Ovae

Written by Nika Harper & Illustrated by Wednesday Wolf


Under the mossy overhang of toadstools, and tucked in between boulders that nobody thought to explore, the Ovae lived. They bustled about, balancing their tumescent heads on overwhelmed white bodies, always moving in one direction or another to do what must be done. That could be anything. They gathered, and busily explored their area and the newness around them at all times, speaking in their little line language like dots in the air. Their inkspot eyes peer into the world for only a few days before they are lost to it.

One was different.

He was six nights old, and he did what the rest of the Ovae did. He gathered, led by the examples of others, and he made little nests of moss bits and tiny fibers ripped from foliage far bigger than his body. He listened hard to the chirps and stutters like language punctuation in codes he could not interpret. The chattering was incessant, a constant babble of information he could not bring himself to make. He watched, and he followed, and he wondered why.

The Ovae were peaceful. They moved for as long as they could move, and when they couldn’t, they stopped. When they were ready, they would move again. They had built no structures to live in, but for the gathered nests under private ledges of rock. Living consisted of moving fibers back and forth between the environment and the nest.

Their purpose was not clear.

He was seven nights old, though night didn’t exist to the Ovae. They kept on doing what they always did, bumbling into each other often, some unfortunate cracking incidents along the way. One Ovae scampered headlong into another, sprawling him outward and toppling over himself. Two cracked white heads, caved in under chips of cranium and oozing. This did not bother the rest. A new destination was marked in the crowd, who rushed forward to gather armfuls of viscous yellow fat and rush it back to the nests.

Gooey yellow deposits were placed and covered with light moss, as the Ovae sought to build another nest close by. The bodies of the lost were trampled underfoot, reduced to sandy gristle in the ground, their only grave marker being crusty dried headjam and a sour smell. Nobody noticed.

He wondered why.

They often ventured outside the compounds, into a world much bigger and mightier than them. They scattered in arranged patterns, tiny dark shadows beneath them as they traversed twigs and sticks in search of more detritus to haul back. They did not look at one another. They would chatter their sharp clicks and gaze, unseeing, over one another as they passed. He noticed. He saw that no eyes met his, and nobody paused, nobody stood still. They just moved, all automatic, all searching. He stopped to look, jostled on either side when an Ovae found the quickest path to the nest was right through him. He stood away from the movement and looked for the eyes of others.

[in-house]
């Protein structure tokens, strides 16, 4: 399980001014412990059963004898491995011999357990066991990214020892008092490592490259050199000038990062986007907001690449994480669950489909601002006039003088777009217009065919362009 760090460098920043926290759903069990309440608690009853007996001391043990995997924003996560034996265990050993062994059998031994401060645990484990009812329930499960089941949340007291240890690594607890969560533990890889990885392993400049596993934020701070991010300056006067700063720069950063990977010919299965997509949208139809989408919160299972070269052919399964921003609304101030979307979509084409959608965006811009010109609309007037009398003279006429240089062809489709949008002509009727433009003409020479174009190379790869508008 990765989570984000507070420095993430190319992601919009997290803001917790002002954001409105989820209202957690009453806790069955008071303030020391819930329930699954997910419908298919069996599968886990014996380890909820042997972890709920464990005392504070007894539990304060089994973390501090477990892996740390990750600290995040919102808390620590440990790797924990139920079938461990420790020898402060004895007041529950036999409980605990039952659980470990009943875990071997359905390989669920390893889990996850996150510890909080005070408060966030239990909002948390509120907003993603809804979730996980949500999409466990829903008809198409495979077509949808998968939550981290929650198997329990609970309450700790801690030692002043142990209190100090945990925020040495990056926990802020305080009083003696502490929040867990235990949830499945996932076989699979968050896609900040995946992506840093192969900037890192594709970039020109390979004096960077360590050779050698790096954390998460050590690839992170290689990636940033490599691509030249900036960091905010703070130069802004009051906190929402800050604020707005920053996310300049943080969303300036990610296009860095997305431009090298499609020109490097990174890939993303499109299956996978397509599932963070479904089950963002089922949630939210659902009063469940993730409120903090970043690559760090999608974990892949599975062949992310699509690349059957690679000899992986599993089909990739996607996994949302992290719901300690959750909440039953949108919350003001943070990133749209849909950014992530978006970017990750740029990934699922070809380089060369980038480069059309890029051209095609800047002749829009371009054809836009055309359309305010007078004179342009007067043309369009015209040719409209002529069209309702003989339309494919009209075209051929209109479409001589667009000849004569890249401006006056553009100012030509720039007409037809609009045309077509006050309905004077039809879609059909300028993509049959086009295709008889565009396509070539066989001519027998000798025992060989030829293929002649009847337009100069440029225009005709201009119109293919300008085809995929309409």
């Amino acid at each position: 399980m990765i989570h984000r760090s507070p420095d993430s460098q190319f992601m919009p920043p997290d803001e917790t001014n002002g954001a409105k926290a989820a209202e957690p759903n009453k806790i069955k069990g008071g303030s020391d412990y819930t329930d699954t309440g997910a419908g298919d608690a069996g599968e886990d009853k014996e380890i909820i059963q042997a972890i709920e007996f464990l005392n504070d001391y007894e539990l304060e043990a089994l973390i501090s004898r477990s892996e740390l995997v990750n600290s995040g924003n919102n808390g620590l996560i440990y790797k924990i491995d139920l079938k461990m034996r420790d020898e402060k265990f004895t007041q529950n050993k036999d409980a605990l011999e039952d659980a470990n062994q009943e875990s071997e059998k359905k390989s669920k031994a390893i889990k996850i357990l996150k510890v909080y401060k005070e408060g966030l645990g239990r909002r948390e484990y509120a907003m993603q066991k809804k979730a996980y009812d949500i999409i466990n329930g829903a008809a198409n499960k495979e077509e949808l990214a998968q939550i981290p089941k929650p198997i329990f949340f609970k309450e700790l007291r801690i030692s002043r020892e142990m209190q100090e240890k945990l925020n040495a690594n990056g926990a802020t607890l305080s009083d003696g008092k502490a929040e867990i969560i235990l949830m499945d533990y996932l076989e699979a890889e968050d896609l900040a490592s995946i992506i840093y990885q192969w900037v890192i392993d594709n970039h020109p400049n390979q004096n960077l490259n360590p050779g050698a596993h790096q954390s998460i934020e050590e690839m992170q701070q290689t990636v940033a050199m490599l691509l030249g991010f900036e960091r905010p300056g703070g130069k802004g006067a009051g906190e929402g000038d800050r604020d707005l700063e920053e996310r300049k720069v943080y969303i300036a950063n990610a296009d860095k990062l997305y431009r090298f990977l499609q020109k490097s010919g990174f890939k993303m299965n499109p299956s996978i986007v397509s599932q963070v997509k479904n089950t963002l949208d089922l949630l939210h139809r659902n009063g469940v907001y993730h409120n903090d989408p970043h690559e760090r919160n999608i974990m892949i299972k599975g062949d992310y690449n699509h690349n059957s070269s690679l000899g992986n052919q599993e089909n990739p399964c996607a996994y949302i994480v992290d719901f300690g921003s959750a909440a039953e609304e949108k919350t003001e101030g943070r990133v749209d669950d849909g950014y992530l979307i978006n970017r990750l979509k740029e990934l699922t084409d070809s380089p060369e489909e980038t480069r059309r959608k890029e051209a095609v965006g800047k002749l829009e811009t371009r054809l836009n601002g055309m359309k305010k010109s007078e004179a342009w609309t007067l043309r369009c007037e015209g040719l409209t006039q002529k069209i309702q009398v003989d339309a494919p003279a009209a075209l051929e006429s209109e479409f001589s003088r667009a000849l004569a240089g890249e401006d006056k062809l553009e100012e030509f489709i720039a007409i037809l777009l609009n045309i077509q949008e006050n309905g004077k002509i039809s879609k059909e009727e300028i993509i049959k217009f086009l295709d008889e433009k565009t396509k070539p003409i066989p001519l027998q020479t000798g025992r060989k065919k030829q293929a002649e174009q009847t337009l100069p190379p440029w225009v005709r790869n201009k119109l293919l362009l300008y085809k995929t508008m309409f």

A creature came down, too large to be fully seen, and pecked at the ground with a sloughed beak. His brethren disappeared in this cruel mouth, but others seemed not to notice. Some moved away, scattering and worrying not about their fallen kind, yolk brains streaking the forest floor. There did not seem to be screams. The creature would eat its fill and move on. The Ovae continued the only way they knew how.

He wondered how.

He was nine nights old, and a bit bigger than the rest of his kind. Their shells were still fresh and tender, smooth ripples in the dome visible when they got close. The old nest seemed to bustle with activity. There were many more Ovae crawling from it, testing their legs, balancing liquid heads on spindly bodies. Some spattered the ground with their ill-fated attempts at existence. Not even moments after emerging, they scoured the area for bits of gravel to add beneath the new nest. He watched them as they moved, none of them aware. He watched the rest as they rushed to and fro. When one stopped, perhaps to rest, he got closer to see if they acknowledged him. The face was blank of comprehension. At once, he was shoved off balance by a charging Ovae, crashing his head into the one in front of him, their head caving beneath his. He reached up to feel a trickle of ooze on his own head.

It was harder to walk around after that.

He was eleven nights old, and knew to stay away from the uncovered areas where the beaks swallowed you up. He gathered soft bits of moss for his own head, placing them across a chasm where the skull no longer met itself. He dipped the moss in fallen yellow fat to keep it in place. He was careful not to bend his body and spill out his goo, but mostly stood still and watched the nests. Every hatching was met with strewn infant yolk and stumbling white bodies intent upon their purpose they were born for. He watched for any who did not chatter, who stood still, who moved their heads away from their objectives.

There were none.

He was thirteen nights old, if anyone knew what a night was, and he was slowly getting bigger, yet no other Ovae lived long enough to grow as he did. He tacked a piece of skull over his own now gaping absence, using moss to gum up the leaks and keep the smaller skull in place. It could only cover so far. His head sloshed when he moved, so he stayed still, near the nests. He watched for others, he watched for answers. He tried to click out the patterns he heard. Nobody heard him. The nests were built and rebuilt under his attentive eye, wiping an ooze drip off his cheek. Chips of white grain came away with it.

He was alone.


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